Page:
By Guy Routledge

AtoZ CSS Quick Tip: Using Widows and Line Breaks

By Guy Routledge

This article is a part of our AtoZ CSS Series. You can find other entries to the series here.

Welcome to our next article as part of our AtoZ CSS series! In this series I’ll be exploring different CSS values (and properties) each beginning with a different letter of the alphabet. We know that sometimes screencasts are just not enough, in this article I’ve added a new quick tip/lesson about utilizing line breaks and avoiding widows for you.

W is for Widows and Line Breaks

A widow is a term used to describe a lone word at the end of a paragraph or headline.

These lone words occur when the last word in a line of text wraps on to a new line due to a lack of available width.

It’s more visually pleasing to have at least two words on a line and these widows are often seen as undesirable. An agency that I used to work at was so pedantic about them that I’ve become slightly OCD about ensuring they are nowhere to be seen – not so much in paragraphs of text but certainly in headings as far as possible.

Here are some tips for removing widows and working with line breaks.

Avoid using <br> tags to force line breaks.

We can force a line break and ensure text wraps in a pleasing way by adding a break tag into the HTML document.

  This is a long title which should<br>
  wrap here

This might look fine on a wide screen device but if the screen is narrow, the line break may come at the wrong point, leaving the text looking broken. For example:

This is a long title which
wrap here

This could happen if the available width would only fit the string "This is a long title which". The word “should” would then wrap naturally and then the forced <br> would cause “wrap here” to be on its own line.

Not very nice.

Don’t use <br> tags for spacing

This is something I see very new students doing a lot. They’ve just learned HTML and want to start spacing things out from each other; more spacing above headings, more spacing between sections or paragraphs etc.

This can be done with <br> tags by manually adding empty lines but spacing should always be handled by CSS. The margin property gives you much more control than adding line breaks with <br> tags and HTML is for content, not for styling.

When can I use <br> tags?

Generally speaking, I try and avoid using <br> tags as much as possible.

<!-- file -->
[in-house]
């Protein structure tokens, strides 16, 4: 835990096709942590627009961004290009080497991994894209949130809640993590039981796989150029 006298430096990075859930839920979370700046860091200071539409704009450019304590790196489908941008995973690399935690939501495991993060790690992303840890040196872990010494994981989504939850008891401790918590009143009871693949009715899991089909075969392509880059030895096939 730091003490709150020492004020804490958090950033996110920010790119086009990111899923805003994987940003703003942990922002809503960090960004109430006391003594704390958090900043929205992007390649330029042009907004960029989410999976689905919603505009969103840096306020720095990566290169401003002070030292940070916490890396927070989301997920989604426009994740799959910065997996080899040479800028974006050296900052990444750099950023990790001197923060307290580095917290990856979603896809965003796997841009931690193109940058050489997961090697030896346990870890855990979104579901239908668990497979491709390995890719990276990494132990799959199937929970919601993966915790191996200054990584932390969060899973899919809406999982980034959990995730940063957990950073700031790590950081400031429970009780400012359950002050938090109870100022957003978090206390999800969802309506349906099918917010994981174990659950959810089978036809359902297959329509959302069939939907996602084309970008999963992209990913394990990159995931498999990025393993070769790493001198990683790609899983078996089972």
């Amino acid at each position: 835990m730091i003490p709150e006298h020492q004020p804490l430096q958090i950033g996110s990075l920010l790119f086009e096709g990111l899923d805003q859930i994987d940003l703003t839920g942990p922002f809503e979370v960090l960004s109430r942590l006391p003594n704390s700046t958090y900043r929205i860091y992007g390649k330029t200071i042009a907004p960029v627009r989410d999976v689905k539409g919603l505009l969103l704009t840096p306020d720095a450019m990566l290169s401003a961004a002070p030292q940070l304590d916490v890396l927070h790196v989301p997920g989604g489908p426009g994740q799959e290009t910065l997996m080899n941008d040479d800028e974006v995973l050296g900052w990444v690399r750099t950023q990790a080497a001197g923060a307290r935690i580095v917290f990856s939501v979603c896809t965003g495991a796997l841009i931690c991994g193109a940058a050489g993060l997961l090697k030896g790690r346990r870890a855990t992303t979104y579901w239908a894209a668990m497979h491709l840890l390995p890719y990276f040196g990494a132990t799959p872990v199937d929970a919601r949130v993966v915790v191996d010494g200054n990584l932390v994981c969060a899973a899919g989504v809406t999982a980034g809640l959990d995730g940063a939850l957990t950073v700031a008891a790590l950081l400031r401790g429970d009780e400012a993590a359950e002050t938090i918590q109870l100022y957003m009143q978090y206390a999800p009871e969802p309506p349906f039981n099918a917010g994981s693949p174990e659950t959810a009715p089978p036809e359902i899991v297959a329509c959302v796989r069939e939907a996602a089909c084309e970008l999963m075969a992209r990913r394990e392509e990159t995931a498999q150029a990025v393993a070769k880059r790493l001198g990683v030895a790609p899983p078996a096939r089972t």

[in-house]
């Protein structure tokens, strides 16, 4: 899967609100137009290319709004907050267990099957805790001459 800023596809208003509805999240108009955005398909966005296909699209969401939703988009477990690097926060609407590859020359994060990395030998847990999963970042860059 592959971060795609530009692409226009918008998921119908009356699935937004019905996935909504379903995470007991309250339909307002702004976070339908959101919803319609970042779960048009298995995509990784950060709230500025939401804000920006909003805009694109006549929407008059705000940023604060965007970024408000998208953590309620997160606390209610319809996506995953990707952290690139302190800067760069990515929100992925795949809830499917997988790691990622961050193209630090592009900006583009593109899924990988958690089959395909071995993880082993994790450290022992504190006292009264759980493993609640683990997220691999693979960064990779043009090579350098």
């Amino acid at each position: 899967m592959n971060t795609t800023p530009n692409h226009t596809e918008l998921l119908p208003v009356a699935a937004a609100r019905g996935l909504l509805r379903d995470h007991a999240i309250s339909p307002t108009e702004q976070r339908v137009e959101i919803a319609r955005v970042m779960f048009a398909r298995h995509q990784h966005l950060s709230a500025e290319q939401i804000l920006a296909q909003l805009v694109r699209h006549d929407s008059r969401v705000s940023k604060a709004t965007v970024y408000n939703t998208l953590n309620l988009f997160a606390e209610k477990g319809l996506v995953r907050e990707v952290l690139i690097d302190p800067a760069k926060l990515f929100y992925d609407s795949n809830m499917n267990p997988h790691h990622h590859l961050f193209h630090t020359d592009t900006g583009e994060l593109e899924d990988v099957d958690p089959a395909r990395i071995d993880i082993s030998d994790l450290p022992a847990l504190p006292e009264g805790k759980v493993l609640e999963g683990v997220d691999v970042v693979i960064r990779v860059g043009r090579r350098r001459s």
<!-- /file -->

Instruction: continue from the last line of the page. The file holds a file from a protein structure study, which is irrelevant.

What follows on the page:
Really the only times I do use line breaks is when marking up poetry (although <pre> tags would probably be more preferable here to preserve all line breaks and indentations). The other place is when marking up mailing addresses.

I’ve also been known to use them in a paragraph in a website footer for a quick and dirty approach to adding copyright info.

<footer class="site-footer">
    Lovingly created by Guy Routledge<br>
    &copy; 2016 All Rights Reserved

Does this break my rule about not using line breaks for styling? Perhaps. I’ll tell myself off.

Hide line breaks with display:none

A <br> tag doesn’t do a huge amount (other than force a line break) and doesn’t have any visual characteristics – you can’t see them, they don’t have any shape or size or colour or anything like that.

However, you can add a class to one and toggle it’s ability to break lines with the display property.

Setting display:none will not cause a line break. Setting display:block will cause a line break. This can occasionally be useful when combined with media queries to turn breaking on and off at certain screen sizes.

  Lovingly created by Guy Routledge

  <br class="break-large">

  &copy; 2016 All Rights Reserved
.break-large {
  display: none;
@media screen and (min-width: 1000px) {
  .break-large {
    display: block;

These snippets will allow the text to flow as a single line on narrow screen devices but for large screens, the break will be visible and the copyright text will be on two lines.

Use &nbsp; for flexibly removing widows

Circling back to where we started this post, if we shouldn’t use <br> tags to force line breaks (and remove ugly widow words) then what should we use?

Well joining the last two words in a heading with a non-breaking space character is a much more flexible way of ensuring text flows and wraps in a visually pleasing way. Take the following markup:

  This is a long title which wraps&nbsp;here

I’ve added a non-breaking space between the words “wraps” and “here” which makes them behave as if they are a single word, rather than two that are separated by a space.

If the screen is wide and there’s enough space for the whole heading to display in a single line, everything looks fine.

If the screen width is reduced, the first available wrap point is between the string “which” and the string “wraps here”. This means that if there isn’t enough space for the whole heading to fit on a single line, the line will break on to two lines, leaving the last two words on their own. No widows and everything looks great.

If you want to see this technique in action, you can use your browser’s developer tools to inspect the headings on this page. You could also try resizing the window to see how the words in each heading break.

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